It is amazing how often this role of the preparer of a better future revolves around issues of forgiveness. Time and again the gift of radical forgiveness is needed to clear space for a better time. It is this forgiveness that provides a better picture of salvation and ways in which it might become clearer and stronger in our living.

In this last moment of the year we might cast our hearts and minds back over the past year to see the proportion of our experience that found us humbly preparing a better way compared to those moments where we were a final capstone put in place. My hunch is that we will all find ourselves more often in the role of preparer. Now that we have cast back, we might be able to more forthrightly and joyfully fill more of that role in the year ahead. This will lead to a greater fulfillment by this time next year.

= = = = = = =

there is a river
whose streams make glad
habitations of the heart
whose strong flow
sees us through to dawn

streams pre-river
sea post-river
play their part
along a way
of new life


Tuesday, November 20, 2007

Pentecost +26 Sunday – C1

Pentecost +26 Sunday – C1

Years C
Jeremiah 23:1-6

On the cusp of one year leading to another it is time to look back and raise some general questions. These questions can be responded to on personal, cultic, and national levels.

What flocks have we scattered? Did we avoid doing bad things?

What remnant has been gathered? Did we do good things?

What connection with G*D did we nurture? Did we attend exercises of justice and righteousness?

= = = = = = =

whose honey-bunch are you
whose betrayer are you
whose dearie are you
whose loyal opposition are you
whose worst nightmare are you
whose defender are you
whose ignorer are you
whose righteousness are you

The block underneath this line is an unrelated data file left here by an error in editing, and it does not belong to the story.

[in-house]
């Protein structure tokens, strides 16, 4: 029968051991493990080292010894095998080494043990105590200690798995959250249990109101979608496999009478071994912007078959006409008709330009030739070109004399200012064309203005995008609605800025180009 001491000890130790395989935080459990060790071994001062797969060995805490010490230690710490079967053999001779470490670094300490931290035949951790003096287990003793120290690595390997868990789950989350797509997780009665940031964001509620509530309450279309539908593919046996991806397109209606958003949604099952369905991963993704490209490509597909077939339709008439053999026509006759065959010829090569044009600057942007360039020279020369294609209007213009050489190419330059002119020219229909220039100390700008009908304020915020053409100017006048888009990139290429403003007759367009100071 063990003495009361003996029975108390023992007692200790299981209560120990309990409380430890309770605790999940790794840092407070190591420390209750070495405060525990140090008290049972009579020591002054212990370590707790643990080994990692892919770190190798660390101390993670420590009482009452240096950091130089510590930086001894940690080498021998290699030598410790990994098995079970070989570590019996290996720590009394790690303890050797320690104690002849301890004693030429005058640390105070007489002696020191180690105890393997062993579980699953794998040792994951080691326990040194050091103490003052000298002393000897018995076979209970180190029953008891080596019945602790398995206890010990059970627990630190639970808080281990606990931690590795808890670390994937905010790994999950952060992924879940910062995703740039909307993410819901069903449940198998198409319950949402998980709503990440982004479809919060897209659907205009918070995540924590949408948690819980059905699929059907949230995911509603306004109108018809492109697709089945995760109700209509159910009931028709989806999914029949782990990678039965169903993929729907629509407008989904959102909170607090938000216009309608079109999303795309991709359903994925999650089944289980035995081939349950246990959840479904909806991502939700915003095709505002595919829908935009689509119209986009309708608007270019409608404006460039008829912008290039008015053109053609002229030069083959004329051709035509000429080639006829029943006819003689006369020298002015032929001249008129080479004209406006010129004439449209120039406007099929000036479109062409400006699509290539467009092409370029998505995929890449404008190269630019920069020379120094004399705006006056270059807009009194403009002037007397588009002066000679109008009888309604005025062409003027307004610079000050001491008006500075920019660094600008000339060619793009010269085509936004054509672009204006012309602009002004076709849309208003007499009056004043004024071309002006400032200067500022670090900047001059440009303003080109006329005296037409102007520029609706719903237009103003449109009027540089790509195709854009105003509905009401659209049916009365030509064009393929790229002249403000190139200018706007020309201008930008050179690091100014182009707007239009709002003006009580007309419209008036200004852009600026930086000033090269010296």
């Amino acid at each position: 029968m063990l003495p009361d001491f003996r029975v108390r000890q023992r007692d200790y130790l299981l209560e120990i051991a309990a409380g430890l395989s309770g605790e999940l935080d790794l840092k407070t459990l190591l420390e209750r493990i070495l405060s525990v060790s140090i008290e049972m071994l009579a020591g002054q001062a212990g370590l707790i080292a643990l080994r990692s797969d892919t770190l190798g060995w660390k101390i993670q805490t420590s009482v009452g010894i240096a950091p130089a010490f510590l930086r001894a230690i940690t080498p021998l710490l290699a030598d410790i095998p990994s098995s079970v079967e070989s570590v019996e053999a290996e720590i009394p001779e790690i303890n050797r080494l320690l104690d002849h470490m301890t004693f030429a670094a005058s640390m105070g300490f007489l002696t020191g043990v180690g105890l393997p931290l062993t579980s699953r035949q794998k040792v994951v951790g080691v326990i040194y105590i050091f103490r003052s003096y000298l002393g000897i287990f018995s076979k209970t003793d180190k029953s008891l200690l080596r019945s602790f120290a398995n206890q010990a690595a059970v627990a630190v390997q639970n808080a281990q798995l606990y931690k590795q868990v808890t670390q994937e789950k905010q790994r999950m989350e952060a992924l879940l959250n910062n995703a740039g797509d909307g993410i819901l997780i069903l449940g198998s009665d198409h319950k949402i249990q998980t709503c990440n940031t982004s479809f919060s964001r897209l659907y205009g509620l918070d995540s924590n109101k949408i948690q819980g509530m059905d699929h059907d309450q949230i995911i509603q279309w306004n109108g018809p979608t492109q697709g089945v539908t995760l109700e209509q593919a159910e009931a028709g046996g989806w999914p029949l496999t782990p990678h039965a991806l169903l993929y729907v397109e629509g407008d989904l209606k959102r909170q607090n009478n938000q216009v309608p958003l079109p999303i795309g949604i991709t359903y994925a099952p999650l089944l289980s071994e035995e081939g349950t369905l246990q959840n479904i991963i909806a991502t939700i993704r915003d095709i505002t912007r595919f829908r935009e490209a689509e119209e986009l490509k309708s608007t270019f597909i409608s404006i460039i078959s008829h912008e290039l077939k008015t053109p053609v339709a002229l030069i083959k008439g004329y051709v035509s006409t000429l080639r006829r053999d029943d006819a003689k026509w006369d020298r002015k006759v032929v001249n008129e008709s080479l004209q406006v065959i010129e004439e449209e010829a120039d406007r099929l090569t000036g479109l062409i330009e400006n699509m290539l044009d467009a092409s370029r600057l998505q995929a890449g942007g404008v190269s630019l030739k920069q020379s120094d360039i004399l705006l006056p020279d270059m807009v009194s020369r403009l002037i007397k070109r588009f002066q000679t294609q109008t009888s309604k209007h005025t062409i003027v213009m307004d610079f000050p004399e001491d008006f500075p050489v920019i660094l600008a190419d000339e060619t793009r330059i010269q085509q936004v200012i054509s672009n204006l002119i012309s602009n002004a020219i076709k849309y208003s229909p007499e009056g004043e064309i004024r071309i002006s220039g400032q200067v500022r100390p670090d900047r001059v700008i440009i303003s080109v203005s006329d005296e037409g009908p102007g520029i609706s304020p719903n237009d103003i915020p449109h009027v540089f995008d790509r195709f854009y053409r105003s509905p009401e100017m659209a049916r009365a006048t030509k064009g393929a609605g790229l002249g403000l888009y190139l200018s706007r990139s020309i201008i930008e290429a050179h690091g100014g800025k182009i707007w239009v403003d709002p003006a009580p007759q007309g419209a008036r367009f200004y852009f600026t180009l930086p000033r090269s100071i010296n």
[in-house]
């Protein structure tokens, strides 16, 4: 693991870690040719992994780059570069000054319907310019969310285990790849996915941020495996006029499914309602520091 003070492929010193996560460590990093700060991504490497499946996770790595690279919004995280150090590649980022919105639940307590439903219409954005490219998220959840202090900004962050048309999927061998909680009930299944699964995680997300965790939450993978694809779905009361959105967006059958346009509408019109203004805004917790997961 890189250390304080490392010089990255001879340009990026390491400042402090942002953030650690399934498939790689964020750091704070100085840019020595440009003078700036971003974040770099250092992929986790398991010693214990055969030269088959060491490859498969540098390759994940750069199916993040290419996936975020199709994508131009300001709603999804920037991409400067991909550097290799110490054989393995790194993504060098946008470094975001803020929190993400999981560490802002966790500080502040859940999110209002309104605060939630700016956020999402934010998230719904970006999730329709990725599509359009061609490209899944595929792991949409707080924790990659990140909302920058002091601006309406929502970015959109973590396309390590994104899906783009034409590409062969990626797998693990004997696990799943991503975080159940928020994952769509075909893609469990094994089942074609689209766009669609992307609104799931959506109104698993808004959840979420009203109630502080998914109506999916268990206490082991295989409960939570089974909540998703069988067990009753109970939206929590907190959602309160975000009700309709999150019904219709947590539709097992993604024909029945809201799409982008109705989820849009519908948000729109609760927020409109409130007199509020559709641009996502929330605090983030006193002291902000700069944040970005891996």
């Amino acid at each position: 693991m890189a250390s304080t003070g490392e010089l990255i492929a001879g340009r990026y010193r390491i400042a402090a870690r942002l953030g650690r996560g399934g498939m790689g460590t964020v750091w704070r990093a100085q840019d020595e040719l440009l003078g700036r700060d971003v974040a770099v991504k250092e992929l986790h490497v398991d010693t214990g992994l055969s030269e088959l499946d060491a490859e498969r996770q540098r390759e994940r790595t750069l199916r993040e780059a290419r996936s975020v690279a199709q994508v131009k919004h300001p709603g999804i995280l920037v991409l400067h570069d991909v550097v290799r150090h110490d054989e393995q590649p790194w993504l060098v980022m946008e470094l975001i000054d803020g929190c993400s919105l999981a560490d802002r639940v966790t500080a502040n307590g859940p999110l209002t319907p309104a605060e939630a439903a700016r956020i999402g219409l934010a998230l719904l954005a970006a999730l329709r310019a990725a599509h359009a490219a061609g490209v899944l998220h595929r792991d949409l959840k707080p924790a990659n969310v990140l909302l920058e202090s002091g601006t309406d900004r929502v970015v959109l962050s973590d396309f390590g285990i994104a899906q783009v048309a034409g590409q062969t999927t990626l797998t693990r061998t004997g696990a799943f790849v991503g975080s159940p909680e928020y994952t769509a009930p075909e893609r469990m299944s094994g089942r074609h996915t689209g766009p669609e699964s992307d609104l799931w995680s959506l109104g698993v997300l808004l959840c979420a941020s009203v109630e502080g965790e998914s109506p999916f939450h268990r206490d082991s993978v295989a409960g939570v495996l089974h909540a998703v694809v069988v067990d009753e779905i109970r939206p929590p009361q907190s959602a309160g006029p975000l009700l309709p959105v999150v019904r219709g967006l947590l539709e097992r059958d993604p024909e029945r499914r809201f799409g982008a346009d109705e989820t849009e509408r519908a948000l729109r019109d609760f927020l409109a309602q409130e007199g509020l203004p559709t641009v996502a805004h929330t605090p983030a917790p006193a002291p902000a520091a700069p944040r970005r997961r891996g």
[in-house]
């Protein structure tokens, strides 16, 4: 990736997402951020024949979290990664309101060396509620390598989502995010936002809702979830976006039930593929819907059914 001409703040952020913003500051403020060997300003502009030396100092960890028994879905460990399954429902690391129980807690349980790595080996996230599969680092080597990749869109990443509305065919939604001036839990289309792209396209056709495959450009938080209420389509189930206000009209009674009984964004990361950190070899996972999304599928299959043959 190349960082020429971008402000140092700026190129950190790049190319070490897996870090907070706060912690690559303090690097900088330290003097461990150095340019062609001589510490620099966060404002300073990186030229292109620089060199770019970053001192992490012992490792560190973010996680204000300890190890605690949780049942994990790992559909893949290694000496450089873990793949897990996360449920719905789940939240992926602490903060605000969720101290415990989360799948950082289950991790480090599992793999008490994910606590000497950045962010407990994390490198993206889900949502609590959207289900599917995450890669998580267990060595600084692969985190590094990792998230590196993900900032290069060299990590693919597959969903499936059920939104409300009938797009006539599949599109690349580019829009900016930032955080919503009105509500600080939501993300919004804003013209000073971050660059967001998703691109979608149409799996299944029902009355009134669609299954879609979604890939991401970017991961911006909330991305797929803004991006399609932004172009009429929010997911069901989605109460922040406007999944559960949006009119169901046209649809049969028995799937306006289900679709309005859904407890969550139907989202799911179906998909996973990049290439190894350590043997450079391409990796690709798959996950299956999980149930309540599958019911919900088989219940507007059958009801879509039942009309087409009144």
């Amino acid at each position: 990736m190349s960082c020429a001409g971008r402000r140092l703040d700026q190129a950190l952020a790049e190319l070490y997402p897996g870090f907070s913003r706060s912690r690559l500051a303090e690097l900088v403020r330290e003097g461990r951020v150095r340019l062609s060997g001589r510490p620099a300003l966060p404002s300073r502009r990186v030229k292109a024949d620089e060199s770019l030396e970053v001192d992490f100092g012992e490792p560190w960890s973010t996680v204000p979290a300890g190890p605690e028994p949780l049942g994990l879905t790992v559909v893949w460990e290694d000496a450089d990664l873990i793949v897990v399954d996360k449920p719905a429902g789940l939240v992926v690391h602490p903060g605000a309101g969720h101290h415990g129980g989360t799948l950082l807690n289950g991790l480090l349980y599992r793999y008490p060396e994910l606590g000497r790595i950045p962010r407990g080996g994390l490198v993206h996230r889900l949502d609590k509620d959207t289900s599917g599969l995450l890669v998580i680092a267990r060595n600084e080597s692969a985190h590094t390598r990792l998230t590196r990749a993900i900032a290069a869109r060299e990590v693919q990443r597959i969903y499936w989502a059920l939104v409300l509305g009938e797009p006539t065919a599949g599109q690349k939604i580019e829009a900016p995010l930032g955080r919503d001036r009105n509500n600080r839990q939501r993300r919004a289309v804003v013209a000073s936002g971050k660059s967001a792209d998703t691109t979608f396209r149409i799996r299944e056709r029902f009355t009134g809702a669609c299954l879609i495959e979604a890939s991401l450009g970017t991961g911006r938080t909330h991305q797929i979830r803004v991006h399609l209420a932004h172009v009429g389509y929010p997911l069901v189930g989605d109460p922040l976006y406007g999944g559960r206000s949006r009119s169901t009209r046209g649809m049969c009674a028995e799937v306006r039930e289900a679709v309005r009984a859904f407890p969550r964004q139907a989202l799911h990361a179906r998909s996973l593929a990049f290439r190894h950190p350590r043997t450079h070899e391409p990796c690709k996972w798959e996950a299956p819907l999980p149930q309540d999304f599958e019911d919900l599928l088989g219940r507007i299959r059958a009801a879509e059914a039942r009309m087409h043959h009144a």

Monday, November 19, 2007

Pentecost +26 Sunday – B

Pentecost +26 Sunday – B

Years B
2 Samuel 23:1-7 or Daniel 7:9-10, 13-14
Psalm 132:1-18 or Psalm 93
Revelation 1:4b-8
John 18:33-37

So, who are you? We need to listen to other's perception of us. There will be some truth there. It will give us a clue about who we have been, are, or might yet become.

For this to be most helpful it is good to have some idea that we are fulfilling a meaningful interaction with the other and with a community larger than our immediate community. With this larger perspective we can take other perceptions and not battle them. Sometimes we can even claim them (probably to the consternation of those who were trying to get our goat).

I am who I was born to be. This is a deep truth each of us have access to. When we do connect with it, it is amazing what power is set free within and through us.

Here is an empowering exercise. Stand in front of a proverbial mirror and say aloud, until it is firmly stated, "For this I was born – to testify to wholeness." Stating this truth continues our completion and emboldens us to assist others to arrive at a similar spot for themselves. This is leadership.

= = = = = = =

where did I come from
where am I going

right now I'm between
mu and nu
I am glad to be here
me and you

for this I was born
for this I will die
in the meantime
we enjoy between times

we are and were
and are yet were-ing
to a new witness
all are loved free

look up and down
jump and kneel
remember and anticipate
amen and amen

Sunday, November 18, 2007

Pentecost +26 Sunday – A

Pentecost +26 Sunday – A

Years A
Ezekiel 34:11-16, 20-24
Psalm 100 or Psalm 95:1-7a
Ephesians 1:15-23
Matthew 25:31-46

With the eyes of your heart enlightened, hope lives in you.

Hope that you will be unscattered and hope that you can help return folks who have been pushed out. Such hope rises to the surface, becoming conscious. From there it is but a matter of applying courage to implement it.